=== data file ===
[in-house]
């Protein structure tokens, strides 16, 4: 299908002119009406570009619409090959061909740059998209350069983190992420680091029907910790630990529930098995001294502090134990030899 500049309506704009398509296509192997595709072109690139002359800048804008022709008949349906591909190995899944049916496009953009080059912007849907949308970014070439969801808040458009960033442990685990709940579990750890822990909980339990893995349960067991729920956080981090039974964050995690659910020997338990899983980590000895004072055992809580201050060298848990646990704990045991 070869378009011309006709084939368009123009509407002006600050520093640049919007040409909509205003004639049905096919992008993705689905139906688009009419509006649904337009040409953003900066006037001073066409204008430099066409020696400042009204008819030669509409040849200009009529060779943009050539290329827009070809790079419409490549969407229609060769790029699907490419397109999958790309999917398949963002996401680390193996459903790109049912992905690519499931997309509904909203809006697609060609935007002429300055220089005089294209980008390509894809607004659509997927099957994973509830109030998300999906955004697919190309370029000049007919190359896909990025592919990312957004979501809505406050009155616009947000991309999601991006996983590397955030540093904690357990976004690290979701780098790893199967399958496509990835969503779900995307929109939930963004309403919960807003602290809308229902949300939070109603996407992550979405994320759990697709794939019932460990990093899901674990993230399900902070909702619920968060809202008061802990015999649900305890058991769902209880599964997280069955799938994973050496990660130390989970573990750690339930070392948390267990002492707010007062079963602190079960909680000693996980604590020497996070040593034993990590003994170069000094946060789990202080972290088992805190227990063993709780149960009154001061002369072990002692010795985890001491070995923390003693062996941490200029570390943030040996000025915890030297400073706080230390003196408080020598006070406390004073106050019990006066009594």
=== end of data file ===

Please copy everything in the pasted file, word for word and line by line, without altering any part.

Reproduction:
[in-house]
């Protein structure tokens, strides 16, 4: 299908002119009406570009619409090959061909740059998209350069983190992420680091029907910790630990529930098995001294502090134990030899 500049309506704009398509296509192997595709072109690139002359800048804008022709008949349906591909190995899944049916496009953009080059912007849907949308970014070439969801808040458009960033442990685990709940579990750890822990909980339990893995349960067991729920956080981090039974964050995690659910020997338990899983980590000895004072055992809580201050060298848990646990704990045991 070869378009011309006709084939368009123009509407002006600050520093640049919007040409909509205003004639049905096919992008993705689905139906688009009419509006649904337009040409953003900066006037001073066409204008430099066409020696400042009204008819030669509409040849200009009529060779943009050539290329827009070809790079419409490549969407229609060769790029699907490419397109999958790309999917398949963002996401680390193996459903790109049912992905690519499931997309509904909203809006697609060609935007002429300055220089005089294209980008390509894809607004659509997927099957994973509830109030998300999906955004697919190309370029000049007919190359896909990025592919990312957004979501809505406050009155616009947000991309999601991006996983590397955030540093904690357990976004690290979701780098790893199967399958496509990835969503779900995307929109939930963004309403919960807003602290809308229902949300939070109603996407992550979405994320759990697709794939019932460990990093899901674990993230399900902070909702619920968060809202008061802990015999649900305890058991769902209880599964997280069955799938994973050496990660130390989970573990750690339930070392948390267990002492707010007062079963602190079960909680000693996980604590020497996070040593034993990590003994170069000094946060789990202080972290088992805190227990063993709780149960009154001061002369072990002692010795985890001491070995923390003693062996941490200029570390943030040996000025915890030297400073706080230390003196408080020598006070406390004073106050019990006066009594």